The Woman in Black
Proud and solitary, Eel Marsh House surveys the windswept reaches of the salt marshes beyond Nine Lives Causeway. Arthur Kipps, a junior solicitor, is summoned to attend the funeral of Mrs Alice Drablow, the house's sole inhabitor, unaware of the tragic secrets which lie hidden behind the... show more
Proud and solitary, Eel Marsh House surveys the windswept reaches of the salt marshes beyond Nine Lives Causeway. Arthur Kipps, a junior solicitor, is summoned to attend the funeral of Mrs Alice Drablow, the house's sole inhabitor, unaware of the tragic secrets which lie hidden behind the shuttered windows. It is not until he glimpses a wasted young woman, dressed all in black, at the funeral, that a creepy sense of unease begins to take hold, a feeling deepened by the reluctance of the locals to talk of the woman in black - and her terrible purpose.
Publish date: 1998-08-06
Pages no: 160
Edition language: English
Well, this one was a little tedious for me. Maybe I wasn't in the mood. I'm not sure how it could read fast and slow at the same time, but it did. I think it could have used a little more to it. Not horrible, but just a little better than ok. 2+ Stars.
I gave this story 4.5 stars. However I had to round it up on Goodreads to 5 stars.So I don't know if I am rating this favorable because the last two books I finished made me want to scream and kick something or not. For the most part I loved the story until we got to the subpar ending which didn't d...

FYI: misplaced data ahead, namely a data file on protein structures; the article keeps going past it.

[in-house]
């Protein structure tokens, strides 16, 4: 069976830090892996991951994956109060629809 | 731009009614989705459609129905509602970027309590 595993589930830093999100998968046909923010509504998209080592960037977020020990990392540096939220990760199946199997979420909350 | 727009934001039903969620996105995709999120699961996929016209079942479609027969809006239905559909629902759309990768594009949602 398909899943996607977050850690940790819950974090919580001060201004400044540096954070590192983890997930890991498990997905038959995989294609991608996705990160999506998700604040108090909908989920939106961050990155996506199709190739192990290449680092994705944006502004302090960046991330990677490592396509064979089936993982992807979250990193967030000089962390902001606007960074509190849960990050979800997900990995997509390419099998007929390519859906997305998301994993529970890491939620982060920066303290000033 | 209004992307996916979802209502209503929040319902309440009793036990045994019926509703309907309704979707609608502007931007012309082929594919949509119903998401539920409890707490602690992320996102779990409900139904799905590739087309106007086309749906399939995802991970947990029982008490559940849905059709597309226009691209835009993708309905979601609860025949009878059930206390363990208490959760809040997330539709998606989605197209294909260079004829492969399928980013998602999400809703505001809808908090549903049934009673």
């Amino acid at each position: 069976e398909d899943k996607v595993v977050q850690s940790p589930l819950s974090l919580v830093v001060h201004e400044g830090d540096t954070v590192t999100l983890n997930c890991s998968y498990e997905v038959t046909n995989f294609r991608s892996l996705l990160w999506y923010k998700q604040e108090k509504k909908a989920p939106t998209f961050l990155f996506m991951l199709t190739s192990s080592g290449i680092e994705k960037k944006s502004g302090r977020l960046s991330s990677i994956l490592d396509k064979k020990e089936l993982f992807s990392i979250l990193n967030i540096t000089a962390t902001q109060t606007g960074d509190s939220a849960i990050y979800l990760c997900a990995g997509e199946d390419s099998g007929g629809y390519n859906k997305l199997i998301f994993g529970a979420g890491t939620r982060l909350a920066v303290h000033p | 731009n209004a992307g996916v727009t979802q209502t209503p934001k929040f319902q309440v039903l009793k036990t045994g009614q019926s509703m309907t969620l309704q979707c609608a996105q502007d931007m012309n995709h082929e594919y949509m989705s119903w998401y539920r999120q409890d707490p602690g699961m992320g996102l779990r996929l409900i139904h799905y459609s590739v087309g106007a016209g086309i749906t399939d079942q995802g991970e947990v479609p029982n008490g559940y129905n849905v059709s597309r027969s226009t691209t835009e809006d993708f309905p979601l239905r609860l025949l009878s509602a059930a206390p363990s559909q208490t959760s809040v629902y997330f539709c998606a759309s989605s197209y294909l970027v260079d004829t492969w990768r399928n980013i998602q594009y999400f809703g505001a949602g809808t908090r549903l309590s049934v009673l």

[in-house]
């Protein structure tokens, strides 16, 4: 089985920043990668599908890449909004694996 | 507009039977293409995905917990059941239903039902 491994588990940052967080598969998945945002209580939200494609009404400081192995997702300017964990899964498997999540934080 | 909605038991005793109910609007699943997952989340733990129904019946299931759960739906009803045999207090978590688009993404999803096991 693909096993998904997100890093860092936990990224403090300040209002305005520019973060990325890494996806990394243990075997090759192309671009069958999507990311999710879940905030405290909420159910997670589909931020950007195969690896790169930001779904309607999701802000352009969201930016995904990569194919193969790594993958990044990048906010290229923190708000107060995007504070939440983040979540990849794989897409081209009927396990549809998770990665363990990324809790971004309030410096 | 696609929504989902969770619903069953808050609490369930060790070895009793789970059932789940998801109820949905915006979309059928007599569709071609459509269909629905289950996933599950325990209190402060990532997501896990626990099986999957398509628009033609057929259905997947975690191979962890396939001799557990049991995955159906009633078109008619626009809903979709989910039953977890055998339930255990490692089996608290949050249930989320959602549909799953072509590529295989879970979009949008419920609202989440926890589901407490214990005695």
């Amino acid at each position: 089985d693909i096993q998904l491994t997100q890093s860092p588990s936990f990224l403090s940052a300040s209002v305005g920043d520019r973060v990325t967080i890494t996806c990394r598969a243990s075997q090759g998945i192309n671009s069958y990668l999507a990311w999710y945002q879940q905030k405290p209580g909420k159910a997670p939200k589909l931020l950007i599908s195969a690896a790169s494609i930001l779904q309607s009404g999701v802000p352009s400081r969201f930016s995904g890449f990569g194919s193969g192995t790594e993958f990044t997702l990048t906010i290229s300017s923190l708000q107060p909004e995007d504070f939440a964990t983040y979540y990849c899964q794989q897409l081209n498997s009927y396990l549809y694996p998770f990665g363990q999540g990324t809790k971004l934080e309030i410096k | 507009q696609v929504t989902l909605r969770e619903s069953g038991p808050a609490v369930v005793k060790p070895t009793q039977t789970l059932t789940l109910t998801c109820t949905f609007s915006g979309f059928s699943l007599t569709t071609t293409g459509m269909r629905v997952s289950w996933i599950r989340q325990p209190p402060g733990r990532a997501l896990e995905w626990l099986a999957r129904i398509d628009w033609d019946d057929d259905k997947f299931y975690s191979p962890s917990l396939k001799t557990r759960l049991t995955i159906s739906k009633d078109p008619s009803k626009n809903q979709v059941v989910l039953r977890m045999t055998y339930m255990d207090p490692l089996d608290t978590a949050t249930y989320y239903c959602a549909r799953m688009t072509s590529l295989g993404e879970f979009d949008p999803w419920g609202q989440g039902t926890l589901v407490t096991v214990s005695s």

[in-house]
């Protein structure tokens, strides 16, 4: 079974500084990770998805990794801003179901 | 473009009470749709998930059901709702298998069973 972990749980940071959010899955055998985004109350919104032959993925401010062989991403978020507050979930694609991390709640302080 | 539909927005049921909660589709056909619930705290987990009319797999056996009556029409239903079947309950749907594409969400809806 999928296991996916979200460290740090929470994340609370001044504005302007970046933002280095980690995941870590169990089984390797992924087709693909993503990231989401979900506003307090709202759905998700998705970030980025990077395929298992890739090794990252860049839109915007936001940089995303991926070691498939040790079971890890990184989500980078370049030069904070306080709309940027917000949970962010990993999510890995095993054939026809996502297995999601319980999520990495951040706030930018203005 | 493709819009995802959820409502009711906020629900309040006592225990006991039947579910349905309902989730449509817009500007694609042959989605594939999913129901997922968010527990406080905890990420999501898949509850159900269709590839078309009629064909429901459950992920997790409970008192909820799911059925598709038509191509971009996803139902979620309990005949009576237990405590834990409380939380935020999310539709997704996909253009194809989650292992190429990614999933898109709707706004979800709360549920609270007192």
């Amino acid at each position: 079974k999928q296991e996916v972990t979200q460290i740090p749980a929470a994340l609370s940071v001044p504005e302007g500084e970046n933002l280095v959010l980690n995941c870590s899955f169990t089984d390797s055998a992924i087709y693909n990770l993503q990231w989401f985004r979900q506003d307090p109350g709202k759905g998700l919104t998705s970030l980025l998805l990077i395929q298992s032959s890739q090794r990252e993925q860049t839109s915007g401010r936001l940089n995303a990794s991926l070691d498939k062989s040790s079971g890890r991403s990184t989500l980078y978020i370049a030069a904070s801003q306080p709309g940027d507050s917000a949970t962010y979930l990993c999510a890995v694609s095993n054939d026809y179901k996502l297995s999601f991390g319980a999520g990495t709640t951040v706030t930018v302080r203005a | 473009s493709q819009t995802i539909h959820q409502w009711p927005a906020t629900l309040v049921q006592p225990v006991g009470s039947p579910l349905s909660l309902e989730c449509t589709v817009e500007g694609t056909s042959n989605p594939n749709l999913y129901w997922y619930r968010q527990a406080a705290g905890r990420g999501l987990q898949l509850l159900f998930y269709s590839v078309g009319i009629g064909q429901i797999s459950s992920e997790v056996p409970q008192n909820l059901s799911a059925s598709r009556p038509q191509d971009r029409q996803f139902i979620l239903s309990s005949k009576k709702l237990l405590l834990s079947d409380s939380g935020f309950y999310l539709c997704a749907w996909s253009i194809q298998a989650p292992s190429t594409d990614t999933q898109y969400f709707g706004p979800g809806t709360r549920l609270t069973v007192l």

I was very disappointed with this book. It's much shorter than I thought it was going to be, for one. That's my fault for not checking to see how many pages it was. I found the prose to be overly descriptive. I get it, the house is located in a marsh by the sea. I get it that there is fog. I get i...
This is a lovely, slow-paced gothic novel, and I enjoyed it. The atmosphere was elegant and well-done, and I did enjoy the slow build-up. I was intrigued by our main character, and I always love the framing device of someone looking back on their past and writing about it--I'm not sure why, but th...
I've read - and, I will admit, been slightly underwhelmed by - Susan Hill's other ghost stories, The Small Hand and The Man In The Picture. It's not that there's anything wrong with them, more that there's something right and in achieving that, the stories became slightly too familiar, slightly too ...
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